The Caribbean Reef Sharks are the most shy shark species that pose no threat to humans. They can attack and bite humans hard with their sickle-shaped teeth if they feel a threat or feel there is no escape route. 

6: Basking Shark

Basking Sharks (Cetorhinus maximus) are the second largest fish species and are one of three plankton-eating filter-feeder species of sharks. They are one of the slow-moving species. They can reach up to a length of 26 feet. They have grayish-brown skin with a crescent-shaped caudal fin. 

The Basking Sharks dwell in all the temperate waters of the world. They have a hundred rows of tiny teeth. They feed zooplanktons, fish, and small invertebrates by filtering them through the water with its mouth and gills.

The Basking Sharks are passive creatures and are not dangerous to humans. Despite their enormous size and threatening looks, they have never attacked humans or crushed animals using their teeth. The Basking Sharks are peaceful shark species that have no problem with boats and divers approaching them. They may even circle divers making them an important attraction for divers. But when they are harpooned, they can turn the boats or even attack the divers. 

7: Sand Tiger Shark

The Sand Tiger Sharks have brownish-gray skins with rust-colored spots on their flattened bodies. These species have cone-shaped snouts. They can grow up to 11 feet. They prefer the water of the Pacific, Atlantic, and Indian oceans. The Sand Tiger Sharks feed on other fish and small sharks. They have quite several teeth at the corner of their mouth and their teeth stick out of their mouth even if it is closed.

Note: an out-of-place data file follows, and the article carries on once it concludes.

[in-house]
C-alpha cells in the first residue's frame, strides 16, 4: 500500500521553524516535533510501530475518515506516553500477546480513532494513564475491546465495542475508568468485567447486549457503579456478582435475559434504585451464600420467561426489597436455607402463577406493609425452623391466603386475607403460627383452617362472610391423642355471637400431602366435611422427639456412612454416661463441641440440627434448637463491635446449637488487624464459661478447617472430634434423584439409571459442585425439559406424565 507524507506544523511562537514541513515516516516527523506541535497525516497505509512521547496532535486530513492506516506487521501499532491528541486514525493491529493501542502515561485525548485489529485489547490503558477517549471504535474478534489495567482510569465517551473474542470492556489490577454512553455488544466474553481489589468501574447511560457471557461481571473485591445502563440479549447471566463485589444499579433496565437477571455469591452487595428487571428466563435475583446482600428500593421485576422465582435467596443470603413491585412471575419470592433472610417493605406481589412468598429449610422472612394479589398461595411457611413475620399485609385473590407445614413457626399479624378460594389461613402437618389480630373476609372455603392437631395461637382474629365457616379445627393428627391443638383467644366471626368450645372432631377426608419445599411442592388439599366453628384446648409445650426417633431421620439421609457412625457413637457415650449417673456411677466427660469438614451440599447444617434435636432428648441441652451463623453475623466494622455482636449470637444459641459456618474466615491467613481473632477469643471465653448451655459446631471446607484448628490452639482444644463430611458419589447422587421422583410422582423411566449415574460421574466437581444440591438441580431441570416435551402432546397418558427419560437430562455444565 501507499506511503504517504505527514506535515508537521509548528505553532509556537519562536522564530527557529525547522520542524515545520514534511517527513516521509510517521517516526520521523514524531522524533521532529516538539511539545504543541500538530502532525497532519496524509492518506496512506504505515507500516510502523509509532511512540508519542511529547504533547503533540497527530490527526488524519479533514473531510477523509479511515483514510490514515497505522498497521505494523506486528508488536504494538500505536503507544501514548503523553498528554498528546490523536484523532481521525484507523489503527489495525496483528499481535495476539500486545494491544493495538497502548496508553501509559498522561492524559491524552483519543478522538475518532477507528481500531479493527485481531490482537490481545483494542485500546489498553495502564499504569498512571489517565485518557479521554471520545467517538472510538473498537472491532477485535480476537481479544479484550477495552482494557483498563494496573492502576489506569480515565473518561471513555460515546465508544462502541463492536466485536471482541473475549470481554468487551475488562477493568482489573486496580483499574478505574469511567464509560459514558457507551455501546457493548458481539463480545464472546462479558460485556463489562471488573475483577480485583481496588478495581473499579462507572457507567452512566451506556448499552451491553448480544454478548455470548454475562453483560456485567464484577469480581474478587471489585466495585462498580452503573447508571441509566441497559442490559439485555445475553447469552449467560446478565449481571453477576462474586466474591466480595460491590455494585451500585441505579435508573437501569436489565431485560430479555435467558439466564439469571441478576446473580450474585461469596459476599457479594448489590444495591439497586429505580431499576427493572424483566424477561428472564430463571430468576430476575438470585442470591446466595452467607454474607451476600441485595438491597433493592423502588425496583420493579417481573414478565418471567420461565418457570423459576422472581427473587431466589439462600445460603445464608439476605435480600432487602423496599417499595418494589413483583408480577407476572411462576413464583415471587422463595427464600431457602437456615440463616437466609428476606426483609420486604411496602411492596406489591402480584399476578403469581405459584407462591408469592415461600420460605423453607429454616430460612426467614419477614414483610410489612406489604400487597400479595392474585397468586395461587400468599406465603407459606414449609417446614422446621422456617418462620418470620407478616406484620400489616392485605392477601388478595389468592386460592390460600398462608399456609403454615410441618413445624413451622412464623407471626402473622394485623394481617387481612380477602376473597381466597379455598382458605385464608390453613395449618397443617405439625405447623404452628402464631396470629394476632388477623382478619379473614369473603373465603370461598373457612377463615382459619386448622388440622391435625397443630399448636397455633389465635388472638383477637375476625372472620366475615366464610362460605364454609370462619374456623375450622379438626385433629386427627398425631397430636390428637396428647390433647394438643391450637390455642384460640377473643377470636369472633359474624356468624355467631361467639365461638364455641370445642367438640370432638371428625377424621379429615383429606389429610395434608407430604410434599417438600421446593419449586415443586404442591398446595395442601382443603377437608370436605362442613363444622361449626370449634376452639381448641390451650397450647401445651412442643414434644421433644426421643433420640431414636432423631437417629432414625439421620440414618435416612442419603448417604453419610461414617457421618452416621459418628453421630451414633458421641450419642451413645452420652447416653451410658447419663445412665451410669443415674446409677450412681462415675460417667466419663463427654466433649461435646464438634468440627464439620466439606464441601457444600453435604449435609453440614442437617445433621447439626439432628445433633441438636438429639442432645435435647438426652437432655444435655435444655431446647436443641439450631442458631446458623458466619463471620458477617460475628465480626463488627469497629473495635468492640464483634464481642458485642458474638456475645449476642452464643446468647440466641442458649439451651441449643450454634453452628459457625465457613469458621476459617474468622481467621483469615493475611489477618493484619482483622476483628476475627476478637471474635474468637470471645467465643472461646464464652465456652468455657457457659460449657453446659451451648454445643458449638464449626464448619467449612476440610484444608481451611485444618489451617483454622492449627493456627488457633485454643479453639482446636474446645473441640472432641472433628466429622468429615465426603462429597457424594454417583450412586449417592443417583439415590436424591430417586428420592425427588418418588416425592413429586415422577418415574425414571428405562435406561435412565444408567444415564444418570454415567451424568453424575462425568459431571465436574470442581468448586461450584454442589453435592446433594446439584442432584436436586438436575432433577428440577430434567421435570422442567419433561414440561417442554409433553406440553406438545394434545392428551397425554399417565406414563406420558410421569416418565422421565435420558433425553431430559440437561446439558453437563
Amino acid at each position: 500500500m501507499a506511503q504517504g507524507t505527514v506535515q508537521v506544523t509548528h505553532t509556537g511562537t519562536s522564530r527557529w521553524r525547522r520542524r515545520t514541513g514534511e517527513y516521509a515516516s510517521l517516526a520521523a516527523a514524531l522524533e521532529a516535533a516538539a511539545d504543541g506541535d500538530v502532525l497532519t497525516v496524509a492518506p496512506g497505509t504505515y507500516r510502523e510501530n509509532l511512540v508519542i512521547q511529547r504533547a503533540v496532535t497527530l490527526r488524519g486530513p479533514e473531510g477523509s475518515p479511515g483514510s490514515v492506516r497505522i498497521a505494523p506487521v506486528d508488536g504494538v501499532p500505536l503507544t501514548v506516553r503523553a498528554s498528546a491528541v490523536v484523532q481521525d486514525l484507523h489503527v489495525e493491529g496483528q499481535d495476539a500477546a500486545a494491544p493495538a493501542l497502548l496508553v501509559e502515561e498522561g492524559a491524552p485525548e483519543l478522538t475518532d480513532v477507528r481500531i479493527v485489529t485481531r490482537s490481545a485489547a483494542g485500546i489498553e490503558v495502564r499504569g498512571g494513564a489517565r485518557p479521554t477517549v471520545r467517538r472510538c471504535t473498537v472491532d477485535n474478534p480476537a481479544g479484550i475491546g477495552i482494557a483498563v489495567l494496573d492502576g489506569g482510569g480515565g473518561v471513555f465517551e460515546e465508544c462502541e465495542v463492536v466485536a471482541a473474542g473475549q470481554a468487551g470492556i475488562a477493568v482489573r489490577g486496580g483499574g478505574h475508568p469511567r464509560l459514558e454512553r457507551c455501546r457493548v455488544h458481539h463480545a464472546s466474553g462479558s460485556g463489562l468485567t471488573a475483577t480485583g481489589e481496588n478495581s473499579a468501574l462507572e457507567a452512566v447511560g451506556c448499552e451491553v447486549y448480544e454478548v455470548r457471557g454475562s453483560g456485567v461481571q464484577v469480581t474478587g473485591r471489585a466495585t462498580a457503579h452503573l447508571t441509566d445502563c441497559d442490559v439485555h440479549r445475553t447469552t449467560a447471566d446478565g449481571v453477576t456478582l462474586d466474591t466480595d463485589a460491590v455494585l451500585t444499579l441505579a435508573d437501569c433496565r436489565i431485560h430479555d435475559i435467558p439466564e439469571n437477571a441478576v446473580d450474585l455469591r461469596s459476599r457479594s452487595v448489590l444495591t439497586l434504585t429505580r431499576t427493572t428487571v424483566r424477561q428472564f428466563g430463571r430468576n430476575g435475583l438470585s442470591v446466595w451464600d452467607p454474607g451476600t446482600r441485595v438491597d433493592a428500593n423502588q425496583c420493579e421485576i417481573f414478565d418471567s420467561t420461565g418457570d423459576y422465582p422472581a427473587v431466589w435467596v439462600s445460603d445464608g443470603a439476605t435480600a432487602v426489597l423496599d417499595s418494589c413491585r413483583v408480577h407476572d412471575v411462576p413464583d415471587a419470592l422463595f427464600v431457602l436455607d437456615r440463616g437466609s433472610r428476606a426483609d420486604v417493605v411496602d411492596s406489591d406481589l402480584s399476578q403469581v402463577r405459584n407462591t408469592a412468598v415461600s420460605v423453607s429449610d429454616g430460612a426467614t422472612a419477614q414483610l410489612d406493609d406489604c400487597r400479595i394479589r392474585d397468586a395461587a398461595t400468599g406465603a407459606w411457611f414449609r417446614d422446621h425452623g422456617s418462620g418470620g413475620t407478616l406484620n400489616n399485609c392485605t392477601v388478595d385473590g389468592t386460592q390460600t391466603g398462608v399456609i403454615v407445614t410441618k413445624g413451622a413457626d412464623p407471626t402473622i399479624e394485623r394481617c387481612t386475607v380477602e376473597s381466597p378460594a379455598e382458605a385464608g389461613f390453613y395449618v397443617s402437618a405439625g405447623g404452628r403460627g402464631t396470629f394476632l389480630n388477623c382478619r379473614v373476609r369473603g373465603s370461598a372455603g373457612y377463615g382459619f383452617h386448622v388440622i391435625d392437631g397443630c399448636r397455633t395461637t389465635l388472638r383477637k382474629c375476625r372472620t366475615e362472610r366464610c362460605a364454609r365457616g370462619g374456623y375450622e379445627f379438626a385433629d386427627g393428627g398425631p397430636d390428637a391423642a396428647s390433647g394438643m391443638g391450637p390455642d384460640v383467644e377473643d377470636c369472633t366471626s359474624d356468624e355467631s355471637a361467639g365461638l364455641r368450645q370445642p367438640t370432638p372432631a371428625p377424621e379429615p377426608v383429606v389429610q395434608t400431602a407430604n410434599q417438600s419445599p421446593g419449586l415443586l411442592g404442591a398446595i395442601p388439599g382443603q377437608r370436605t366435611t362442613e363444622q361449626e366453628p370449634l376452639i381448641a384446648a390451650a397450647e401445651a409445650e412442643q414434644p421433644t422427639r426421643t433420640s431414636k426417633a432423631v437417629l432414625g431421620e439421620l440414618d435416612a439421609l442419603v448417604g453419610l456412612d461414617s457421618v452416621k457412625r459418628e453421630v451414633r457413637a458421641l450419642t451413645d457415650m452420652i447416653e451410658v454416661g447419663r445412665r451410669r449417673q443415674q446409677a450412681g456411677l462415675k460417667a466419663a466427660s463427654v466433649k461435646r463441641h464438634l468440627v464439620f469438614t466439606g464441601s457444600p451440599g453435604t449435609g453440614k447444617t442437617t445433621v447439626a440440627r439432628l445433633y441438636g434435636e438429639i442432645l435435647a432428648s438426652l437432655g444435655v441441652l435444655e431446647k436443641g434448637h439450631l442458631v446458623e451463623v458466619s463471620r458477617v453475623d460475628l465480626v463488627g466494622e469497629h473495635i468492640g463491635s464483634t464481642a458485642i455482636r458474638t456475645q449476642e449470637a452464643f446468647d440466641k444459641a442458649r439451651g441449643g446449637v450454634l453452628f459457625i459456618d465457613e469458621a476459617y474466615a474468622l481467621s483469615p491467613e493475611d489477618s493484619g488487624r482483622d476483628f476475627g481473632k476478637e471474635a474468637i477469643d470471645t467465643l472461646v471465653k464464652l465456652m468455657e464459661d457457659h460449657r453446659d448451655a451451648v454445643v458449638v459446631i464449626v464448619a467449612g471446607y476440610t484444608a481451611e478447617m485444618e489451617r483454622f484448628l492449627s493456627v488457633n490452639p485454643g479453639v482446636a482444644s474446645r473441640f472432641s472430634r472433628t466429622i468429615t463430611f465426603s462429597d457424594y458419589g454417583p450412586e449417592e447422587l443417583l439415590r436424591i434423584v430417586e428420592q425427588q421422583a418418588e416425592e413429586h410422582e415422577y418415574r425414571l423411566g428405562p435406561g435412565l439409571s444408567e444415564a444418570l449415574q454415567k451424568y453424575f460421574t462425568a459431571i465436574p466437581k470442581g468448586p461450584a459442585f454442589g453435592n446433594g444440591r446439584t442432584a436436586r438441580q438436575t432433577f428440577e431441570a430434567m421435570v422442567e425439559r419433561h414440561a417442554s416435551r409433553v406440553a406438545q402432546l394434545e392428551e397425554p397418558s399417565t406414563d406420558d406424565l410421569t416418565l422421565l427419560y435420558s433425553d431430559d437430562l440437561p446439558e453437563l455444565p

The Sand Tiger Sharks are often perceived as fearsome creatures due to their large size and rows of sharp and pointed teeth. However, the Sand Tiger Sharks are friendly and often seen swimming with divers. These docile and non-aggressive species attack humans when they are bothered first or feel threatened. These species are equipped to inflict deep bites. There are only 36 record shark attacks of these species and none of them was fatal.

8: Thresher Shark

The Thresher Sharks (Alopias) are also known as Fox Sharks and you can easily identify these species from the large tails they use to stun their prey. They have torpedo-shaped bodies. The endothermic characteristics of these species make them agile hunters and quick swimmers. These species are found in the open and deep waters and are limited to the Indian and Pacific oceans. They can reach up to the height of 6m and mostly feed on other fish, crustaceans, and squids. 

The Thresher Sharks are harmless to humans and are one of the friendly shark species; However, there is only one recorded attack of these species. The attack occurred after the diver grabbed the tail of the shark but fortunately, the attack was not serious and had no significant damage.

9: Bamboo Shark

The Bamboo Sharks (Chiloscyllium punctatum) are also known as longtail carpet sharks that spend most of their time walking on the seabeds. The Bamboo Sharks live in shallow waters and eat crustaceans, small fish, and mollusks. They do well in muddy and sandy conditions and enjoy the bottom to a depth of 280 feet. They have slender bodies, long thick tails, and a dorsal fin that is located opposite to the anterior of the fin base.